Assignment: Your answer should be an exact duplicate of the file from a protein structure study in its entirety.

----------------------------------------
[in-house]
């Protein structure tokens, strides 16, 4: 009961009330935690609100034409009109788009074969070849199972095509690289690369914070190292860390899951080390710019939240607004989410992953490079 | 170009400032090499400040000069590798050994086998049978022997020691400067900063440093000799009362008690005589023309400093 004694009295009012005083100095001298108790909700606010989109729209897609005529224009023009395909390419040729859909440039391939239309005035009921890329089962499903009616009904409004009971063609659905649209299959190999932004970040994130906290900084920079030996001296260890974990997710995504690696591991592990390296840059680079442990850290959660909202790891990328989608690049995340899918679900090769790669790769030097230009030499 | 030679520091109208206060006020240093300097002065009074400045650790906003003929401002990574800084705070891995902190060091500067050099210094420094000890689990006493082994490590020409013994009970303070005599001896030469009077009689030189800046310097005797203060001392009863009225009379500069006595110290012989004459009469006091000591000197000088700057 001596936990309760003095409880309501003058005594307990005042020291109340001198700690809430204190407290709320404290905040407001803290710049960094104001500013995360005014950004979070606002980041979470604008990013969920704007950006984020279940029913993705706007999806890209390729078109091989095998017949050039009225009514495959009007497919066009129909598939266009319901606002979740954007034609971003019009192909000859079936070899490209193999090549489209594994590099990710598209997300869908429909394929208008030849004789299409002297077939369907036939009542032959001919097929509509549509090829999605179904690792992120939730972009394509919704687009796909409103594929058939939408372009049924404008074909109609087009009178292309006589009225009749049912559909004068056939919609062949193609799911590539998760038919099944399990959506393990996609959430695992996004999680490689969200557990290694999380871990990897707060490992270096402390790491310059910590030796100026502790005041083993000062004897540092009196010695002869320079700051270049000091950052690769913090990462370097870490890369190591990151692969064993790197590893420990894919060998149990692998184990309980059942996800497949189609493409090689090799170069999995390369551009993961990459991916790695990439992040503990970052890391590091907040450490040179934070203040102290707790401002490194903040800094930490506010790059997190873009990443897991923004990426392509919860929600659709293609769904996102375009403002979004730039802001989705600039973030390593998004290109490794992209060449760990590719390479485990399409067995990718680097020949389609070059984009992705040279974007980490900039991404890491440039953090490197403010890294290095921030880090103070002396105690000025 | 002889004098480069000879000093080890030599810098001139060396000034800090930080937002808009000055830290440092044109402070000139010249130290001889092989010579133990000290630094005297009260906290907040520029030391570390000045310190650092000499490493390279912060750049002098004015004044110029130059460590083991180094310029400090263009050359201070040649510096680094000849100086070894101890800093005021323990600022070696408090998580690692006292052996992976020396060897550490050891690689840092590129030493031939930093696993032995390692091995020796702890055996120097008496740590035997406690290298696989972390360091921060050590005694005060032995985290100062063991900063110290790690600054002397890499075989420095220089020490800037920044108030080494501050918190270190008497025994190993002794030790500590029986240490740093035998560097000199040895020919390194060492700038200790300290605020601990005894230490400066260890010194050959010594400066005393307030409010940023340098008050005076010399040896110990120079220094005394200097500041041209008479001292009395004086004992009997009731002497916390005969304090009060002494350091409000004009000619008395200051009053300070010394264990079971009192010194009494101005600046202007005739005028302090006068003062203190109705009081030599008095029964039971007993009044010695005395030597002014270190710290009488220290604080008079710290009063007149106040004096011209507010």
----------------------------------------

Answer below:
[in-house]
């Protein structure tokens, strides 16, 4: 009961009330935690609100034409009109788009074969070849199972095509690289690369914070190292860390899951080390710019939240607004989410992953490079 | 170009400032090499400040000069590798050994086998049978022997020691400067900063440093000799009362008690005589023309400093 004694009295009012005083100095001298108790909700606010989109729209897609005529224009023009395909390419040729859909440039391939239309005035009921890329089962499903009616009904409004009971063609659905649209299959190999932004970040994130906290900084920079030996001296260890974990997710995504690696591991592990390296840059680079442990850290959660909202790891990328989608690049995340899918679900090769790669790769030097230009030499 | 030679520091109208206060006020240093300097002065009074400045650790906003003929401002990574800084705070891995902190060091500067050099210094420094000890689990006493082994490590020409013994009970303070005599001896030469009077009689030189800046310097005797203060001392009863009225009379500069006595110290012989004459009469006091000591000197000088700057 001596936990309760003095409880309501003058005594307990005042020291109340001198700690809430204190407290709320404290905040407001803290710049960094104001500013995360005014950004979070606002980041979470604008990013969920704007950006984020279940029913993705706007999806890209390729078109091989095998017949050039009225009514495959009007497919066009129909598939266009319901606002979740954007034609971003019009192909000859079936070899490209193999090549489209594994590099990710598209997300869908429909394929208008030849004789299409002297077939369907036939009542032959001919097929509509549509090829999605179904690792992120939730972009394509919704687009796909409103594929058939939408372009049924404008074909109609087009009178292309006589009225009749049912559909004068056939919609062949193609799911590539998760038919099944399990959506393990996609959430695992996004999680490689969200557990290694999380871990990897707060490992270096402390790491310059910590030796100026502790005041083993000062004897540092009196010695002869320079700051270049000091950052690769913090990462370097870490890369190591990151692969064993790197590893420990894919060998149990692998184990309980059942996800497949189609493409090689090799170069999995390369551009993961990459991916790695990439992040503990970052890391590091907040450490040179934070203040102290707790401002490194903040800094930490506010790059997190873009990443897991923004990426392509919860929600659709293609769904996102375009403002979004730039802001989705600039973030390593998004290109490794992209060449760990590719390479485990399409067995990718680097020949389609070059984009992705040279974007980490900039991404890491440039953090490197403010890294290095921030880090103070002396105690000025 | 002889004098480069000879000093080890030599810098001139060396000034800090930080937002808009000055830290440092044109402070000139010249130290001889092989010579133990000290630094005297009260906290907040520029030391570390000045310190650092000499490493390279912060750049002098004015004044110029130059460590083991180094310029400090263009050359201070040649510096680094000849100086070894101890800093005021323990600022070696408090998580690692006292052996992976020396060897550490050891690689840092590129030493031939930093696993032995390692091995020796702890055996120097008496740590035997406690290298696989972390360091921060050590005694005060032995985290100062063991900063110290790690600054002397890499075989420095220089020490800037920044108030080494501050918190270190008497025994190993002794030790500590029986240490740093035998560097000199040895020919390194060492700038200790300290605020601990005894230490400066260890010194050959010594400066005393307030409010940023340098008050005076010399040896110990120079220094005394200097500041041209008479001292009395004086004992009997009731002497916390005969304090009060002494350091409000004009000619008395200051009053300070010394264990079971009192010194009494101005600046202007005739005028302090006068003062203190109705009081030599008095029964039971007993009044010695005395030597002014270190710290009488220290604080008079710290009063007149106040004096011209507010």